The UN intend to ask both sides in Cyprus about their ideas concerning the establishment of an effective mechanism for direct military contacts, after a relevant reference in the UNFICYP resolution the Security Council passed on Thursday. After receiving their ideas, UNFICYP will formulate a proposal that might be acceptable to both sides, a UN source told CNA, adding at the same time that “these contacts should not be mistaken for recognition.”
The resolution extending the mandate of the UN peacekeeping force until July 31, 2020, notes in paragraph 6 that the Security Council “calls for the establishment of an effective mechanism for direct military contacts between the sides and the relevant involved parties, and urges UNFICYP, as facilitator through its liaison role, to submit proposals in this regard.”
The same source told CNA that it is up to the two the sides to decide at which level they want to engage on this dialogue, with the UN preferring to involve them at every level, both military and political.
So far, there are no direct military contacts between the opposing forces in Cyprus and, as the UN source says “there will be no direct contact while these proposals are being discussed.”
The intention of the UN is to talk to the two sides separately, listen to their ideas about these military mechanisms, the source said, noting that the UN would then add in its own experiences and ideas of how this might work.
The understanding within the UN is that the two sides are not asked to talk to each other without UNFICYP, but talk to each other facilitated by UNFICYP, which will also be in the room, the source added.
Having direct contacts “doesn’t mean that we are not going to be present, it doesn’t mean that we are going to leave, it doesn’t mean that anybody is being asked to recognize the other side” the UN source said.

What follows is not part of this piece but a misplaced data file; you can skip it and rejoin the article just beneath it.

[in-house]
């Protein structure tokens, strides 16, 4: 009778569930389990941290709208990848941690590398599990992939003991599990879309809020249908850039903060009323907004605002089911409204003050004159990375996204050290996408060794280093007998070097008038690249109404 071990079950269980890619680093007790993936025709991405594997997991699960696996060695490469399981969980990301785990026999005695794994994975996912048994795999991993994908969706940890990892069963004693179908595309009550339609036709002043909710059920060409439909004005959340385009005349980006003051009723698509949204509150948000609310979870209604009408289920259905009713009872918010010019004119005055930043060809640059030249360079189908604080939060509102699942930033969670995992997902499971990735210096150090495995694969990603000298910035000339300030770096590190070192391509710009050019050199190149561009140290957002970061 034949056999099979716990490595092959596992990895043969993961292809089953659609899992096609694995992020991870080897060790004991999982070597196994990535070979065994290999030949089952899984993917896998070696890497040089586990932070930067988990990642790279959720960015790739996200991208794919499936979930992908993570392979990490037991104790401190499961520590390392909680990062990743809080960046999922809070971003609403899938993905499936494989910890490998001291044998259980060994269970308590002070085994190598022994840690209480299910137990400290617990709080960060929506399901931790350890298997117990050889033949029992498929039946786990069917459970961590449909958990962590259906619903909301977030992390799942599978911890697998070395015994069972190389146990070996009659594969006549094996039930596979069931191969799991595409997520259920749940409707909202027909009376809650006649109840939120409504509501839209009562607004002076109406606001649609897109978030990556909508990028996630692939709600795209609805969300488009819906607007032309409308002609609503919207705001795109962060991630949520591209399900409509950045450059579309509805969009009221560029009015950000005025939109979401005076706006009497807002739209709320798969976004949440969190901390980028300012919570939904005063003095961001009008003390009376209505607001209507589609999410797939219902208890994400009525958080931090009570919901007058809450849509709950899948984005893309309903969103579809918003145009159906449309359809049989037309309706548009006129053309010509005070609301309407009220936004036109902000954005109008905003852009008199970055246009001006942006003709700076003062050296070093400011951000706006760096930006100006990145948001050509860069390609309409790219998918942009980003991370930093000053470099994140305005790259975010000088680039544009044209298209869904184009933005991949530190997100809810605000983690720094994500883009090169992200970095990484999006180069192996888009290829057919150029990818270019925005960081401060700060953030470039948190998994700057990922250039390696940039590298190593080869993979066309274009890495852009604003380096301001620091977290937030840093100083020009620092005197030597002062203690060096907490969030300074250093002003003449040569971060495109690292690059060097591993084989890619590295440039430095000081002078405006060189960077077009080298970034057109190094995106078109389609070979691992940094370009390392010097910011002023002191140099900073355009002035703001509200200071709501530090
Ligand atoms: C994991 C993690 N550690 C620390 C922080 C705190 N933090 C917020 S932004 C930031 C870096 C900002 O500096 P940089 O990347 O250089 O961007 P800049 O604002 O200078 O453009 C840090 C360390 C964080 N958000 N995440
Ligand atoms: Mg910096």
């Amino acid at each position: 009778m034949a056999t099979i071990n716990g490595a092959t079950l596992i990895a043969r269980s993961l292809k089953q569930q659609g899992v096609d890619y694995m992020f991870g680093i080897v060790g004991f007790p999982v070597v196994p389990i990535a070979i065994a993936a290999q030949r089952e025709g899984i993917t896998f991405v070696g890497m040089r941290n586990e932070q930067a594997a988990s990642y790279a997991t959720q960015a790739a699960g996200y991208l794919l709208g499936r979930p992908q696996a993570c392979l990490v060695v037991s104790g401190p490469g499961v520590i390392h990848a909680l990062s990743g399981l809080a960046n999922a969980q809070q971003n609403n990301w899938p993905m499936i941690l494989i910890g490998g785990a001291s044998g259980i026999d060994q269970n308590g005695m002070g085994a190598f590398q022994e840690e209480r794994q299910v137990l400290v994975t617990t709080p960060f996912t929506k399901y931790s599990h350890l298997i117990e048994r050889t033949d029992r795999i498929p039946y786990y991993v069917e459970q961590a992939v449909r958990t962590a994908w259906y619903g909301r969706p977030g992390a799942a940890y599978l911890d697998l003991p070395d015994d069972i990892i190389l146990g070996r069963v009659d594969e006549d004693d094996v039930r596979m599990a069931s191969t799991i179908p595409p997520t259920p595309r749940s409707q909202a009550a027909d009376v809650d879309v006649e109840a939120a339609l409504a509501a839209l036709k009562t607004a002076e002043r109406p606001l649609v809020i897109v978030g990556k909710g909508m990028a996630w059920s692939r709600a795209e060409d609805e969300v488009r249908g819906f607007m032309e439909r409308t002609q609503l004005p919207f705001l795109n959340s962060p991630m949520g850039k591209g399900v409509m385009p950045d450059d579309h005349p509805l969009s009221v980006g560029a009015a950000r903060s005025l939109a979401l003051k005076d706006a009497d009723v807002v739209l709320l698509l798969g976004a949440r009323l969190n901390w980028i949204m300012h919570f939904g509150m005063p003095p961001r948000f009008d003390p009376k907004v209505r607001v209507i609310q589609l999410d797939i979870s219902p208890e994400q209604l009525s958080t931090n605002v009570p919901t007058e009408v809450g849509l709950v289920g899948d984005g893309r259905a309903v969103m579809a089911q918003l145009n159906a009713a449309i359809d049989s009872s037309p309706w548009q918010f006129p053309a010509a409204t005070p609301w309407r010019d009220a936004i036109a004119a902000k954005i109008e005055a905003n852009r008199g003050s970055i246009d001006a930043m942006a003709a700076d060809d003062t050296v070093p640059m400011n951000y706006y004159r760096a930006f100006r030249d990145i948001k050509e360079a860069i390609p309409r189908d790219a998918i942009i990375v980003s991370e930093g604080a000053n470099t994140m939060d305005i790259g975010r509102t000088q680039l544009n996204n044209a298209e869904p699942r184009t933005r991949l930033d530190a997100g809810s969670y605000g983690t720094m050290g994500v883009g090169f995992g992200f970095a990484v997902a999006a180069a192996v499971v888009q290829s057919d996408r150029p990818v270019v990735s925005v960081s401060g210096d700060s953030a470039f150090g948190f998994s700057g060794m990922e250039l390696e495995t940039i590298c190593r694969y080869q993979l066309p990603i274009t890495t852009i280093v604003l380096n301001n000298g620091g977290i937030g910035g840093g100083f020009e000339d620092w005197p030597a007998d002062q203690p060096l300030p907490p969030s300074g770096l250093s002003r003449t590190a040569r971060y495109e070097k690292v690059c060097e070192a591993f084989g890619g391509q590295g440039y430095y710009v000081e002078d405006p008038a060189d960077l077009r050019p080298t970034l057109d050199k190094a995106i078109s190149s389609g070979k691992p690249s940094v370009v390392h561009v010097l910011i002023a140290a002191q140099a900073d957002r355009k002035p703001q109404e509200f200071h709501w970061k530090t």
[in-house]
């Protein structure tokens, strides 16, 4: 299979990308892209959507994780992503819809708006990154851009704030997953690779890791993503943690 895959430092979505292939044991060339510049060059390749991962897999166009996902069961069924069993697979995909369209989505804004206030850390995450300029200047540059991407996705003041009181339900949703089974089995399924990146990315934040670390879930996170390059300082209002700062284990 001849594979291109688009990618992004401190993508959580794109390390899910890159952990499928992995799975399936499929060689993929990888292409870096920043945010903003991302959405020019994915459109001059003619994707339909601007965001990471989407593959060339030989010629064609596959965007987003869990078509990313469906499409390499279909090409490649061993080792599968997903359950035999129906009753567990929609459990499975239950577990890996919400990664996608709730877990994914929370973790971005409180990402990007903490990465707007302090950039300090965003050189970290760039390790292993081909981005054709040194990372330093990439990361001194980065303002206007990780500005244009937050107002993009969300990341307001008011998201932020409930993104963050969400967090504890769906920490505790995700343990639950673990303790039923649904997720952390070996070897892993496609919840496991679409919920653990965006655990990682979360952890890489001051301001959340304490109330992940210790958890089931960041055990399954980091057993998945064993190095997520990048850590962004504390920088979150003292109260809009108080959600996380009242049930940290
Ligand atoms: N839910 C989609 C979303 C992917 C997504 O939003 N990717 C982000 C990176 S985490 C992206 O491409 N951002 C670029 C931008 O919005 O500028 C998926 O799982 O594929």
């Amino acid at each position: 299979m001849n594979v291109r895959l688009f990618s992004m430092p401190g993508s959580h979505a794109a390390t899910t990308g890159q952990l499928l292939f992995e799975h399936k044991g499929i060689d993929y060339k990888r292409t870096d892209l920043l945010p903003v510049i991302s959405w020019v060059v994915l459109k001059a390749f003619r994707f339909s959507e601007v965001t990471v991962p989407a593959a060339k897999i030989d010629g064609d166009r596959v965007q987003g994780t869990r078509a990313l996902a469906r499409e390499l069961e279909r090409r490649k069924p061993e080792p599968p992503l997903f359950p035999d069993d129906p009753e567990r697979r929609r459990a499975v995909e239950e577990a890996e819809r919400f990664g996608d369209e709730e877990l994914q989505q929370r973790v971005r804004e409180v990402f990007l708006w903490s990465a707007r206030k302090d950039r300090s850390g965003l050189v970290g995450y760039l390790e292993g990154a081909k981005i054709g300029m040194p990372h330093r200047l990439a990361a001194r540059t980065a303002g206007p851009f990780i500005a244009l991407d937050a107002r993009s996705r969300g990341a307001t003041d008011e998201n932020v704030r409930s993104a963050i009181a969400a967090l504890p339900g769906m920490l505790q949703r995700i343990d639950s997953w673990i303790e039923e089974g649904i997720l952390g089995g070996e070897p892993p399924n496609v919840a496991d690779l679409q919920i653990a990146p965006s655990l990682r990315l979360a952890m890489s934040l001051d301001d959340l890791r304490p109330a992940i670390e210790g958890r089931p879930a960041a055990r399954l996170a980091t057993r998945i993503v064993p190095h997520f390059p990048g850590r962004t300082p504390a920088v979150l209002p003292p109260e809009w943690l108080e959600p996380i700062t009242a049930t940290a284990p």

In a statement issued Thursday, following the adoption of the Security Council resolution, the Foreign Ministry of the Republic of Cyprus noted that in the light of the consultations that took place before the adoption of the resolution, tactics aimed at giving the impression that the Cyprus issue is a matter of stabilizing relations between the two communities do not contribute to a solution as foreseen by the relevant UN resolutions.
The Foreign Ministry points out that these approaches send the message that what is required is the normalization of the status quo. Moreover they could be seen as a disincentive to efforts to resume the dialogue picking up from where it left off, at Crans Montana, the Ministry added.
Cyprus remains divided since 1974, when Turkish troops invaded and occupied 37% of its territory. Repeated rounds of UN-led peace talks for a Cyprus settlement have so far failed to yield results. The latest round of negotiations, in July 2017 at the Swiss resort of Crans-Montana ended inconclusively.
(Cyprus News Agency)